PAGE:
Peaceful transfer of power underscores resilience of US democracy

By Caravanserai


Members of the US National Guard patrol the US Capitol in Washington on January 17. [Andrew Caballero-Reynolds/AFP]

WASHINGTON -- The peaceful transfer of power to US President Joe Biden on January 20, after one of the most contentious electoral seasons in the history of the United States, underscores the strength and resilience of US democratic institutions, observers say.

Every four or eight years, the American people elect a new president who also commands the US Armed Forces.

It has long been a point of pride for the United States that even in times of deep political strife, the sitting president accepts the election of a new leader and steps down peacefully.

John Adams set the precedent back in 1800, the first time the presidency passed from one party to another, ceding power after losing to Thomas Jefferson and beginning an over 200-year tradition.


In this photo taken January 20, 2017, then-US President Donald Trump speaks with predecessor Barack Obama and Joe Biden, the outgoing vice president, as Senator Chuck Schumer looks on during inauguration ceremonies in Washington, DC. [Paul J. Richards/AFP]


US and Saudi forces perform a joint military exercise last December 17 in the Gulf. [CENTCOM]

And that is why, despite a bitterly fought presidential election in November and a tumultuous period leading up to Inauguration Day on January 20 -- including a violent attack on the US Capitol on January 6 -- Donald Trump agreed to step aside for Biden, the 46th president of the United States.

Commitment to allies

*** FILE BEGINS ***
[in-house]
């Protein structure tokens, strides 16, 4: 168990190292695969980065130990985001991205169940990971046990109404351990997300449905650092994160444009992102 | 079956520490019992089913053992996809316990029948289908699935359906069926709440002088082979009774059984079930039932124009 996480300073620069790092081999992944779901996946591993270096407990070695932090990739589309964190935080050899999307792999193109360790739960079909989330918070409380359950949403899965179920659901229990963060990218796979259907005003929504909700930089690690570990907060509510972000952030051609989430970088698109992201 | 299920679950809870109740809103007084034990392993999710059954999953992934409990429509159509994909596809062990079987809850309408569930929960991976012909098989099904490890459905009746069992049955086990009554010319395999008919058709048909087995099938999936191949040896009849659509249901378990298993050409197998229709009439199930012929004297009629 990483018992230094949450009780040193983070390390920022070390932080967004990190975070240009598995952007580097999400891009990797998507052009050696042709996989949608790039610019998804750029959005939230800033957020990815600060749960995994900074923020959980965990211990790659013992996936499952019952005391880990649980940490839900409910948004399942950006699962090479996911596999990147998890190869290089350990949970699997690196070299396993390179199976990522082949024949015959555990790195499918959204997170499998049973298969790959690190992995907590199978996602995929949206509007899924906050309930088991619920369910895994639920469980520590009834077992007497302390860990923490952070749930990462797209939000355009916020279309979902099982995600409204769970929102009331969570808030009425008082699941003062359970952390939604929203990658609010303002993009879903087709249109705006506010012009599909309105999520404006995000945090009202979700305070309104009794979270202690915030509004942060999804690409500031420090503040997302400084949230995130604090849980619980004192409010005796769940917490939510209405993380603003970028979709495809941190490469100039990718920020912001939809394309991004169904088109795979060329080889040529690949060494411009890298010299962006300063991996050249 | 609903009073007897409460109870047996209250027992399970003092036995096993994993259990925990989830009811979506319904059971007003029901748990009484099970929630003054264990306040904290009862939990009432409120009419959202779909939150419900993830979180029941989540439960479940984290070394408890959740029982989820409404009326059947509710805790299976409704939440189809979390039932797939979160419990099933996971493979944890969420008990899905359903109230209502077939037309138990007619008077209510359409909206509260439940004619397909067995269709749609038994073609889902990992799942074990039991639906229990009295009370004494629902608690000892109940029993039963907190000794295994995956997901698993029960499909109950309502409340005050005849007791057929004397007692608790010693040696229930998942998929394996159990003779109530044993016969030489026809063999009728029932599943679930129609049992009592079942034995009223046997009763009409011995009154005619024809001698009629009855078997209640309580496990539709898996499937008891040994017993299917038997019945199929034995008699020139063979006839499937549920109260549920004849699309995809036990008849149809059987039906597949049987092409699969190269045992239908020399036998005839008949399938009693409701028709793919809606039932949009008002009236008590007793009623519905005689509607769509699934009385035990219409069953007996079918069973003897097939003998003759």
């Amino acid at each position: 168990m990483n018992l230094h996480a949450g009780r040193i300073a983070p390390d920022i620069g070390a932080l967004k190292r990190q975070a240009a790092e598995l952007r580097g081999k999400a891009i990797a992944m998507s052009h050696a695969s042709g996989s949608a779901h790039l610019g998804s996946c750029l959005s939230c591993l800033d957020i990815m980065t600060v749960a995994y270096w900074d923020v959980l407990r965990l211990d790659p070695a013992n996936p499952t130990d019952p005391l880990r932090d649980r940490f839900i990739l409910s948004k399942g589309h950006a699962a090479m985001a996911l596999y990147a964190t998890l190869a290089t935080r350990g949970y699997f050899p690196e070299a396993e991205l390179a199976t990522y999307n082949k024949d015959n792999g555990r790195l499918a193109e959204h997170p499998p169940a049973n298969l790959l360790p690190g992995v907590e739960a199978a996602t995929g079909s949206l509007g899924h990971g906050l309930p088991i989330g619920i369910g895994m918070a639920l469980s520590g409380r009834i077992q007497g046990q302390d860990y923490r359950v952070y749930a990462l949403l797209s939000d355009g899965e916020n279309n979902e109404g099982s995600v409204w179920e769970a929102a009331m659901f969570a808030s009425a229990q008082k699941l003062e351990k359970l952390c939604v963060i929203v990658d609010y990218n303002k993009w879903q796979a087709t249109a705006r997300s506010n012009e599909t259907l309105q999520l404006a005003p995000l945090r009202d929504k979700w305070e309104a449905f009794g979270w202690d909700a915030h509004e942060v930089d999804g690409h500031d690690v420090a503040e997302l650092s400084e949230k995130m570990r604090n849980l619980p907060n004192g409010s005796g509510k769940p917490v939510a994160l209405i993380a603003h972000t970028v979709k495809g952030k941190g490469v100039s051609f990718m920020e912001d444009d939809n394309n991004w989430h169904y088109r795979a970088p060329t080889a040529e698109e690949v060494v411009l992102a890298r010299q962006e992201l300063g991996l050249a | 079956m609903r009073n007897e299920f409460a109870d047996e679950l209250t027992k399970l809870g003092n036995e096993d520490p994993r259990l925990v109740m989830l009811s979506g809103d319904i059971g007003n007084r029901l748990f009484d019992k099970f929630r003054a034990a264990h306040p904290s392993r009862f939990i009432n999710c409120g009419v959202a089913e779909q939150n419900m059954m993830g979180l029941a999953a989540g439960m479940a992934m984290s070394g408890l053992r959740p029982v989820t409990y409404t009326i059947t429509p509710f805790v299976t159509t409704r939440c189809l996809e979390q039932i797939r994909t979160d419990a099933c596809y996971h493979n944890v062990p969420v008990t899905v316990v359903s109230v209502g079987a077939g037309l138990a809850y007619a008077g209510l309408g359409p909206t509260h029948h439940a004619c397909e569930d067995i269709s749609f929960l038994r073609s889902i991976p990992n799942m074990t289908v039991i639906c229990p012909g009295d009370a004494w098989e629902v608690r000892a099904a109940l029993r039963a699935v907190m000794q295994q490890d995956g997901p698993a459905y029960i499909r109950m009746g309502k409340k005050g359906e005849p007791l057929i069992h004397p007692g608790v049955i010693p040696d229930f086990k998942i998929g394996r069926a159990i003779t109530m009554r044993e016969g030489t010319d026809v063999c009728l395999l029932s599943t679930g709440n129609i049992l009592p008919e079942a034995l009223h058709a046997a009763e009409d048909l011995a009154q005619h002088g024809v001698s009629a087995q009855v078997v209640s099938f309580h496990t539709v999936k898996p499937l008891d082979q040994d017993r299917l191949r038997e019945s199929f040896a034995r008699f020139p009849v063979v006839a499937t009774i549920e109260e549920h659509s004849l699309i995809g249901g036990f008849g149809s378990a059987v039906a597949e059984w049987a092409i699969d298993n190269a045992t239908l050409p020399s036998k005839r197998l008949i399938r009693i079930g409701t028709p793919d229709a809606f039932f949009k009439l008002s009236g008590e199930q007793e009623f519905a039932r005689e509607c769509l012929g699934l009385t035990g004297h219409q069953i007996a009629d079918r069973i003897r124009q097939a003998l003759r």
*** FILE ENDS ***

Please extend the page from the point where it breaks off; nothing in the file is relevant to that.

Another point of pride has been the US military's continuing commitment to its allies around the world, regardless of who is president.

US Army Gen. Mark A. Milley, chairman of the Joint Chiefs of Staff, has expressed this commitment on several occasions.

"American values have made us strong for two-and-a-half centuries, and we will never waver in our commitment to the US Constitution," he said in December. "Our goal should be to sustain great power peace that has existed since World War II, and deal firmly with all those who might challenge us."

The US Department of Defence (DoD) in October 2018 outlined its National Defence Strategy, listing one of its main goals as keeping Russia and China "from throwing the current international order out of balance".

"Authoritarian actors are testing the limits of the international system," Milley said. "The strength of the United States is our network of allies and partners that we have. That's why the US can deal with any of the challenges we have in the world."

"We must maintain peace through strength," he said. "It is a dangerous world, and it is better with friends."

United against common enemies

Back in October, the US military rolled out an initiative to strengthen alliances with partner countries and to find new ways to co-ordinate their militaries against the global influence of Russia and China.

"China and Russia are rapidly modernising their armed forces and using their growing strength to ignore international law, violate the sovereignty of states and shift the balance of power," Mark Esper, a former US defence secretary, said last October 20 during a speech at the Atlantic Council, a think-tank in Washington.

Chinese provocation in the South China Sea and the Kremlin's war with Ukraine "demonstrate their brazen attempts to chip away at the autonomy of others and undermine the resilience and cohesion of countries and institutions", he said.